Marginalizing Malaria

Last fall, Bill and Melinda Gates sent shock waves through the global health community when they announced the audacious goal of eradicating malaria from the face of the planet. But a simple strategy can achieve this: a renewed effort to reduce infections and deaths in the malaria "heartland", accompanied by a campaign to roll back the disease from its current margins.

SAN FRANCISCO – Last fall, Bill and Melinda Gates sent shock waves through the global health community when they announced the audacious goal of eradicating human malaria from the face of the planet. Nothing less, they urged, would be enough. 

Heated debate immediately erupted, with some experienced practitioners questioning the feasibility of such a goal. These skeptics pointed to the first Global Eradication Program, an ambitious effort in the 1950’s to clear malaria from many areas of the world (Africa was excluded). Despite initial progress, eradication programs crumbled as donors, governments, and populations grew tired and turned their attention elsewhere, allowing malaria to resurge to devastating levels.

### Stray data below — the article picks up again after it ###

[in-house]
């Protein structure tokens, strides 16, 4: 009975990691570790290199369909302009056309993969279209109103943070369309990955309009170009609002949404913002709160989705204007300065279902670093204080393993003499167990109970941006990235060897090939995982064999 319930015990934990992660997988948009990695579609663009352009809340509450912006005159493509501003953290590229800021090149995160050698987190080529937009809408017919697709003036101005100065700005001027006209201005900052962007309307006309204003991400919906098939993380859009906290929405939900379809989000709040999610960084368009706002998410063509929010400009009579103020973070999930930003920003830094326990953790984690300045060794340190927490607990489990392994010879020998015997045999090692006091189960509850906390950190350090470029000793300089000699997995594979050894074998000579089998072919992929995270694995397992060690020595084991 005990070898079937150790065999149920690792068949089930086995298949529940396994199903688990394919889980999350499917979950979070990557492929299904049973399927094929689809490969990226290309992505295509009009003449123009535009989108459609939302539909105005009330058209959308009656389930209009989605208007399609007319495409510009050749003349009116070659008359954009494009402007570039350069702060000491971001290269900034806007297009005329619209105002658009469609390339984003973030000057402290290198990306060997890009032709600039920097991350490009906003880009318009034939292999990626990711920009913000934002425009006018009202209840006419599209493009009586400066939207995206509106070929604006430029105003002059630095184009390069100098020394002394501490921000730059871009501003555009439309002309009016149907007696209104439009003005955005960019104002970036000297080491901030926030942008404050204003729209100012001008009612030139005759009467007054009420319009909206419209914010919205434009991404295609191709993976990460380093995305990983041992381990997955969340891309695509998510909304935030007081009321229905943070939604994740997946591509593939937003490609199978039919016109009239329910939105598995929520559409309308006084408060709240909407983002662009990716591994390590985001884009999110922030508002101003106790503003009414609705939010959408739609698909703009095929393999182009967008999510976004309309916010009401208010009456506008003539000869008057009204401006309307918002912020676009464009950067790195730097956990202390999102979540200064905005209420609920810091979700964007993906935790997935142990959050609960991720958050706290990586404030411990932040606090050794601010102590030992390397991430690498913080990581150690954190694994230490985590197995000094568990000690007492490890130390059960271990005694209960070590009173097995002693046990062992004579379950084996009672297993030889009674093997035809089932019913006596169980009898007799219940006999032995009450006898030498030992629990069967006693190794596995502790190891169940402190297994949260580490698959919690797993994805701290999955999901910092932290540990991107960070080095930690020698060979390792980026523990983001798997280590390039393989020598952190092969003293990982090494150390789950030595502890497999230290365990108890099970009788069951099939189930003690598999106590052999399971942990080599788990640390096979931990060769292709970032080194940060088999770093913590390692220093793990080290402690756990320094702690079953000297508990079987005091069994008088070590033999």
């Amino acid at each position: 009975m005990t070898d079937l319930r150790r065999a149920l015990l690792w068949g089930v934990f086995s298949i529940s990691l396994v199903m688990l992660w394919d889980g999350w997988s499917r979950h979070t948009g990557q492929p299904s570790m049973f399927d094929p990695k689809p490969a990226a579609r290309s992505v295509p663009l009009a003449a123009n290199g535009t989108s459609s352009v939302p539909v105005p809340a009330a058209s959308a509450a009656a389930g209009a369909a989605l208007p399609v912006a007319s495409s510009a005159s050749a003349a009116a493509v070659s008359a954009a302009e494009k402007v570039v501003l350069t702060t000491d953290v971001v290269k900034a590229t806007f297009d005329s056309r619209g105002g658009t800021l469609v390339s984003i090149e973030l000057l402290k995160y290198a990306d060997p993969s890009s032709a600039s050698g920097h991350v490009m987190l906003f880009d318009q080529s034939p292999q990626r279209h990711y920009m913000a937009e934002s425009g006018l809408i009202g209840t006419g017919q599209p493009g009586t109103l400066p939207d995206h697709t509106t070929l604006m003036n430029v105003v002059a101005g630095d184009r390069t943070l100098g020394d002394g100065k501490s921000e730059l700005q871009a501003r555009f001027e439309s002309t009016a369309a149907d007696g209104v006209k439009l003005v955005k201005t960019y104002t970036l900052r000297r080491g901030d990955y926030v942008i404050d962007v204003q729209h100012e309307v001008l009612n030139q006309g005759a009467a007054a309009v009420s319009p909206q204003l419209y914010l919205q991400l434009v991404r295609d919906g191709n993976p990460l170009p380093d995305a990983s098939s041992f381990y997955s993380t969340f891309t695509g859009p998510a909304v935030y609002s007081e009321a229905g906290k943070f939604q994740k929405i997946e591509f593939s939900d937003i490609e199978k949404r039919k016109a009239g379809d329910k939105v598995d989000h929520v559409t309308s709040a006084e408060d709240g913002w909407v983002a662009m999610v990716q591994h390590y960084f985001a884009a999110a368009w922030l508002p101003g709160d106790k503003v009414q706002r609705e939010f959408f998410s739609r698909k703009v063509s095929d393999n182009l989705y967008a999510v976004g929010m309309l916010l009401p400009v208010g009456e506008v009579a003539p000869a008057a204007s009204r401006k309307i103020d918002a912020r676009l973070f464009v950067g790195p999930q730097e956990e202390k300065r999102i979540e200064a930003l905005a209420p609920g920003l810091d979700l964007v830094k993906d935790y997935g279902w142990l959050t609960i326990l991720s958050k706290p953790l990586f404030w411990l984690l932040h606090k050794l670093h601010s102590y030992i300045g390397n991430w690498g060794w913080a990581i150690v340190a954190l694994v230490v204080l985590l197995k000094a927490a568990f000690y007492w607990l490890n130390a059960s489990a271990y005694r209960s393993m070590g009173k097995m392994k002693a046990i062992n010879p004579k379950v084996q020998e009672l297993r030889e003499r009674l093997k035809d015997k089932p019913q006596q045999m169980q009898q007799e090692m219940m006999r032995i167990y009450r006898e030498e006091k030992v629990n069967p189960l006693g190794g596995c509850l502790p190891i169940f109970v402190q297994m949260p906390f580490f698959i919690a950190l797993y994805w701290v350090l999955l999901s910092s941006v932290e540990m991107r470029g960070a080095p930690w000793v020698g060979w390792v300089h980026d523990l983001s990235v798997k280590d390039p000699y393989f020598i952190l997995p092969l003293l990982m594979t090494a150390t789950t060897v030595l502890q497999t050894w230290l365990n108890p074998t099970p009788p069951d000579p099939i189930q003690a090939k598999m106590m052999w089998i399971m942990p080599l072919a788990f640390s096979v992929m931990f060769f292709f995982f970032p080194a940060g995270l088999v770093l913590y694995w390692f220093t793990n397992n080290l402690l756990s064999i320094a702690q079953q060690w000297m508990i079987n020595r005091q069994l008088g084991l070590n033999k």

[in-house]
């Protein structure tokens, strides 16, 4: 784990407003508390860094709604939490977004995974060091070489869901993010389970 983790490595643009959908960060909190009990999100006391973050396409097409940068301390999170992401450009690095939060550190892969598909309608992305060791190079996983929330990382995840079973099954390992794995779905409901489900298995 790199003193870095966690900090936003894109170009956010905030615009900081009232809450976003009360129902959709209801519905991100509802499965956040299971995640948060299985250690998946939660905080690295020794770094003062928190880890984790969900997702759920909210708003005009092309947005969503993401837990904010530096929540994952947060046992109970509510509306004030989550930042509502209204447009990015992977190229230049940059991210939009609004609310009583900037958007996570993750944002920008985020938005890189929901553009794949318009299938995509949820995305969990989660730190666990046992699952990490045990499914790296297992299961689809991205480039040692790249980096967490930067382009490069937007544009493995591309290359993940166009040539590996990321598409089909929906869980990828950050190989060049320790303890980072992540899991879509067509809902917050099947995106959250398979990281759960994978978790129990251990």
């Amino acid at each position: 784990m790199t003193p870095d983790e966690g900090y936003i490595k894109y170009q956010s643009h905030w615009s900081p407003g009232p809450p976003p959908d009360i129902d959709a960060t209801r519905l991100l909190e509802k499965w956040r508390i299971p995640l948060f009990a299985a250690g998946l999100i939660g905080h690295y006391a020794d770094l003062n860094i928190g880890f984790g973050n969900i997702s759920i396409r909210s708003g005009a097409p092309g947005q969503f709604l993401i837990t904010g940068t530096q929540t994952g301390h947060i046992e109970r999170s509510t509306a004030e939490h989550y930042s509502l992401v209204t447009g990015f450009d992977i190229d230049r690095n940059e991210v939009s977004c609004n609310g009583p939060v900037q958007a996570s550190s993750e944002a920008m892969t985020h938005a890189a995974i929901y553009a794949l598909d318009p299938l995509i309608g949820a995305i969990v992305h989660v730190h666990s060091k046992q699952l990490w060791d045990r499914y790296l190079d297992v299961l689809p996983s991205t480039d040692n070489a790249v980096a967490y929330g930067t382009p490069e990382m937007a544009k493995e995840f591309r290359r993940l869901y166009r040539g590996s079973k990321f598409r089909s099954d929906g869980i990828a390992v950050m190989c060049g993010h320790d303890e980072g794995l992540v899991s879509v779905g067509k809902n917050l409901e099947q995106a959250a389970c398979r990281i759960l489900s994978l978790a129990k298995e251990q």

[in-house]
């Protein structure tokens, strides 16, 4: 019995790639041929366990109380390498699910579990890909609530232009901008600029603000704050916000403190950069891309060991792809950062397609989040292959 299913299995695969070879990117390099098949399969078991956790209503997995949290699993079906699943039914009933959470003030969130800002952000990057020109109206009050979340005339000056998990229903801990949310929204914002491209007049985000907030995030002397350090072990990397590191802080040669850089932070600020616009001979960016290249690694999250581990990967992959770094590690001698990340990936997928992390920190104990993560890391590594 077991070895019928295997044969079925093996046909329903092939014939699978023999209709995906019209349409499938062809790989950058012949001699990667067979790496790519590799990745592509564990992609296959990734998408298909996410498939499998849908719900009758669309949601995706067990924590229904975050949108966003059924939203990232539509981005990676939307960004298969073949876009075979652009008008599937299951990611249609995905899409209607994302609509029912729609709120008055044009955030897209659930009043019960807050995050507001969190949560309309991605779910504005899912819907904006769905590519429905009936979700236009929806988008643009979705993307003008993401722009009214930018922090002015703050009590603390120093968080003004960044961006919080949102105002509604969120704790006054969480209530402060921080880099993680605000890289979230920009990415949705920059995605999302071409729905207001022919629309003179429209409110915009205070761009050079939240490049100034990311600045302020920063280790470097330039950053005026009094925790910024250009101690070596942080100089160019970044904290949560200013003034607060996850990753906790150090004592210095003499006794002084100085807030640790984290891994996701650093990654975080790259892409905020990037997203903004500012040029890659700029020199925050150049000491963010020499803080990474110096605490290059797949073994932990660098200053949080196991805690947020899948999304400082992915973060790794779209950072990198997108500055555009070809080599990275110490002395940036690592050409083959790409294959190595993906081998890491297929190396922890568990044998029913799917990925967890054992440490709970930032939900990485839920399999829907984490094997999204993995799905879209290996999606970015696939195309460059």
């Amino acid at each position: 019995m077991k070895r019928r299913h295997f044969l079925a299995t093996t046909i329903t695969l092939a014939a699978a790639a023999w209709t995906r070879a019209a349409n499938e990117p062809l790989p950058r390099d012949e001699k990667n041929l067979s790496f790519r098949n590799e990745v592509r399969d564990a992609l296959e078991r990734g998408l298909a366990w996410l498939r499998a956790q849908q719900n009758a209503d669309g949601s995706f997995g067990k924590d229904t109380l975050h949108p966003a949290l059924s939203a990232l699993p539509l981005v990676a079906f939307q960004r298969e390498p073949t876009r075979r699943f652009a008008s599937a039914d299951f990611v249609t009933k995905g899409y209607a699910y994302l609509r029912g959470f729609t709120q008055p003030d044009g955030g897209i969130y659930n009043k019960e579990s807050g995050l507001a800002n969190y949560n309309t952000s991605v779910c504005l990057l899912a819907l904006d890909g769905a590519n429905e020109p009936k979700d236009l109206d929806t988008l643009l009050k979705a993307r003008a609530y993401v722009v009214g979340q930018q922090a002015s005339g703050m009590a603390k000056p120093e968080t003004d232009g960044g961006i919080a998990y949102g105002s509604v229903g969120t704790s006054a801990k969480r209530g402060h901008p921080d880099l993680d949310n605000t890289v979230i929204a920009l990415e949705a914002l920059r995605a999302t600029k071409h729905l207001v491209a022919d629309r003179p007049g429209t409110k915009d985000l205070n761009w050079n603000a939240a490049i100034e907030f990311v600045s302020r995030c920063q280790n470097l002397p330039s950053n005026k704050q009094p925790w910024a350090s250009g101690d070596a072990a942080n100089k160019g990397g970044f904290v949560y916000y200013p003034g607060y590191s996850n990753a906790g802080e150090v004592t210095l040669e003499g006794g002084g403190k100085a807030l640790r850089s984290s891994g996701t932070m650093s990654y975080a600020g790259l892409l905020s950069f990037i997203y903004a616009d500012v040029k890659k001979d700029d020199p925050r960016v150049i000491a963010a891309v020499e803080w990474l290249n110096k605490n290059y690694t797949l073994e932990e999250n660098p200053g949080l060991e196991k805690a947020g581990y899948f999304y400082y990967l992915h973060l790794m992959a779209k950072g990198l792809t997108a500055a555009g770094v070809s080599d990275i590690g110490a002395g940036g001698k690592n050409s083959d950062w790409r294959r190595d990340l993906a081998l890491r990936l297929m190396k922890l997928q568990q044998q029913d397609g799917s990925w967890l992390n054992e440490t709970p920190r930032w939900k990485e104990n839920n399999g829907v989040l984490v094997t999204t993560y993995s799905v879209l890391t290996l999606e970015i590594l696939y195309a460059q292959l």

No one is suggesting a return to the failed strategies of the first eradication program. The Gates Foundation has sensibly begun to facilitate consultations with leading scientists on accelerating the development of potent new tools, and is already funding the development of a vaccine, as well as new drugs and diagnostics. At the same time, the Roll Back Malaria Partnership has recently launched a long-term Global Action Plan to unify the actions of the malaria community and spur additional investment. All agree that eradication is decades away.

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